On Nov. 8, the Office of the President sponsored a discussion on the Israeli elections and its implications for the nation and its relations with the U.S. Just a week earlier, on Nov. 1, Israel held legislative elections — the fifth round of elections in just three years — to elect the 120 members of the 25th Knesset, Israel’s unicameral parliament. Two days later, former Prime Minister Benjamin Netanyahu’s coalition won the majority with 64 seats.  

President Ron Liebowitz gave the opening remarks before handing it off to the moderator, Prof. Emerita of Contemporary Jewish Life Sylvia Fishman (NEJS). Fishman introduced the two panelists: Member of the Knesset and Professor Emeritus at Tel Aviv University and Georgetown University Yossi Shain, and the Raymond Frankel Chair in Israeli Politics and Society, Shai Feldman. 

Shain is the author of “The Israeli Century: How the Zionist Revolution Changed History and Reinvented Judaism.” He served in the Knesset and worked with national and international communities, as well as Non-Governmental Organizations in Israel, the U.S., and elsewhere. He is also the Romulo Betancourt professor of Political Science at Tel Aviv University; the head of TAU's School of Political Science, Government and International Affairs; and the head of the Abba Eban Graduate Studies Program in Diplomacy. Shain is also the director of the Frances Brody Institute for Applied Diplomacy. 

Feldman was the founding director of the University's Crown Center for Middle East Studies from 2005 to 2019. He was president of Sapir Academic College in Sha'ar Hanegev Israel and head of the Jaffee Center for Strategic Studies at Tel Aviv University. He co-authored “Arabs and Israelis: Conflict and Peacemaking in the Middle East,” alongside Abdel Monem Said Aly, and Khalil Shikaki. This textbook was the first of its kind to, address the history of the Arab-Israeli conflict and be co-authored by an Israeli, a Palestinian, and an Egyptian.

The discussion mainly centered around three bodies of thought: the election results and its implications for Israel, the election’s impact on Israeli-American relations, and current key political issues in Israel. Both speakers touched on why Netanyahu was reelected and how the election results may contribute to the erosion of democracy.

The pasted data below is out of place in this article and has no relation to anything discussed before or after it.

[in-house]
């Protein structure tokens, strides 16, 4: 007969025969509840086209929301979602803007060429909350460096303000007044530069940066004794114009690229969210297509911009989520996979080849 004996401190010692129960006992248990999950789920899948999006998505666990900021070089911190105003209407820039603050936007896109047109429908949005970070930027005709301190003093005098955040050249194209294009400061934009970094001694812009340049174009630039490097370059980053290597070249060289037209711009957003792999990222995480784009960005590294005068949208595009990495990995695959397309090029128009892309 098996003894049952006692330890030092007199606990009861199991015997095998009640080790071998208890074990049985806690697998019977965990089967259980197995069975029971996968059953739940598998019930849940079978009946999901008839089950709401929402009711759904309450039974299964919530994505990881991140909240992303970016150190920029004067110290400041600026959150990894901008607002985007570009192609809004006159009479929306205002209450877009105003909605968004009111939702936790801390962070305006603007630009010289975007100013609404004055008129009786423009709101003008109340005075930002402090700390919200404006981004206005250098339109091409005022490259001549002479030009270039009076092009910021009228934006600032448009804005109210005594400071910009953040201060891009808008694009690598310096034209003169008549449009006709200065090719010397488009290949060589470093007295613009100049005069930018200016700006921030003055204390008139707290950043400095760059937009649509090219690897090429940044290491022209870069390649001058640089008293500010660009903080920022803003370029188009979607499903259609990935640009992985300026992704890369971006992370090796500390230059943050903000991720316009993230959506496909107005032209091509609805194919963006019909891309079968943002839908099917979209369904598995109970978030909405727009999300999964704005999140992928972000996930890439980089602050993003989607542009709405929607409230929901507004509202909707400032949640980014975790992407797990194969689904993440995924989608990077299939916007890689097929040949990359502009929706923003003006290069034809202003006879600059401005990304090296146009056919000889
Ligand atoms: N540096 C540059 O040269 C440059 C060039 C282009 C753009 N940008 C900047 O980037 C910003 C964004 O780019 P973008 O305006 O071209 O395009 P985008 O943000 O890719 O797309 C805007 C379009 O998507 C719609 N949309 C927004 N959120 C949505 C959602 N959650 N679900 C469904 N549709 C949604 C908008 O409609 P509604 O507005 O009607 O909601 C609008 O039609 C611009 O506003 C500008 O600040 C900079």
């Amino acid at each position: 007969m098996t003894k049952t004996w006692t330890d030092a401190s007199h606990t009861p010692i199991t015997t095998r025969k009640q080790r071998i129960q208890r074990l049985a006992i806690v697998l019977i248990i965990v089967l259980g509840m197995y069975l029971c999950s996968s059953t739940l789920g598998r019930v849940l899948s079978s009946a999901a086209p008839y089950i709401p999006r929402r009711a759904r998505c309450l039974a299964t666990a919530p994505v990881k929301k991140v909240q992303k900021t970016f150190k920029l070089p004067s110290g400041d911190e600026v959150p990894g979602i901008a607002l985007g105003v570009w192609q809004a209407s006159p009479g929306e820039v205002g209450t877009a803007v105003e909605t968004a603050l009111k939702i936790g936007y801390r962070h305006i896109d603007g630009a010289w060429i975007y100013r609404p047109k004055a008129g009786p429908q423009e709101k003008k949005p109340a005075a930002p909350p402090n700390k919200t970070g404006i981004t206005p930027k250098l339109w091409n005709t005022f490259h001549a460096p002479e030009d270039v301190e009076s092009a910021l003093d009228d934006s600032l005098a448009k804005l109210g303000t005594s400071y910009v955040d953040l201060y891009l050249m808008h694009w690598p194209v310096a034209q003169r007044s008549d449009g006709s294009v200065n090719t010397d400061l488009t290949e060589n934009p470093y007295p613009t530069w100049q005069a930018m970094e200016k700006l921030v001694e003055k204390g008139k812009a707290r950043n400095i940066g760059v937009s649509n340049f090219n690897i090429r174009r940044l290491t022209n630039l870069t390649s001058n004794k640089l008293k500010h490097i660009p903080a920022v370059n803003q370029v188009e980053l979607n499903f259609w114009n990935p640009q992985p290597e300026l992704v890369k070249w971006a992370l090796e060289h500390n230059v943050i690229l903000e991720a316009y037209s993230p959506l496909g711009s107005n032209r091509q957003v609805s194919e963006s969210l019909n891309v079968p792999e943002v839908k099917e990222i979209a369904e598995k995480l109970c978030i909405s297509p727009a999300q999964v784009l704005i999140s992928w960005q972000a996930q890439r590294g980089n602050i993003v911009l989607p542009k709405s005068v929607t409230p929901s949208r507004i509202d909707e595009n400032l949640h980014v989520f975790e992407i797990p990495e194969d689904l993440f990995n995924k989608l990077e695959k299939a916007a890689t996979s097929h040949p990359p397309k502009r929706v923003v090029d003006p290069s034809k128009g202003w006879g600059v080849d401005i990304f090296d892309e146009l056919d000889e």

According to Shain and Feldman, three factors led to Netanyahu’s success: his strong leadership and political maneuvering, his bloc’s cohesiveness, and missteps made by the left-wing coalition. Netanyahu emerged as the clear leader of a conservative alliance, whereas Yair Lapid was a weaker leader of the Israeli left. Feldman talked about how when an important event occurred, Netanyahu’s bloc had a united response in the media and individuals used the same talking points. On the other hand, the same party discipline was not present in Lapid’s coalition. For example, Feldman mentioned that Lapid did not have the authority to order Meretz, a left-wing political party, and the Israeli Labor Party to run together in the election. 

Moreover, the disqualification Supreme Court case surrounding the Arab political party Balad demonstrated Netanyahu’s strategic abilities. According to Haaretz, the political party We Are Together Towards a New Social Order urged the Supreme Court to disqualify Balad from running in the election because the party violated the Basic Law of the Knesset by rejecting “Israel’s existence as a Jewish and democratic state.” Netanyahu broke away and ordered his party Likud to not join these efforts because he believed that Balad would not reach the threshold of votes needed to gain seats in the Knesset, and as a result, the thousands of votes for Balad would be wasted.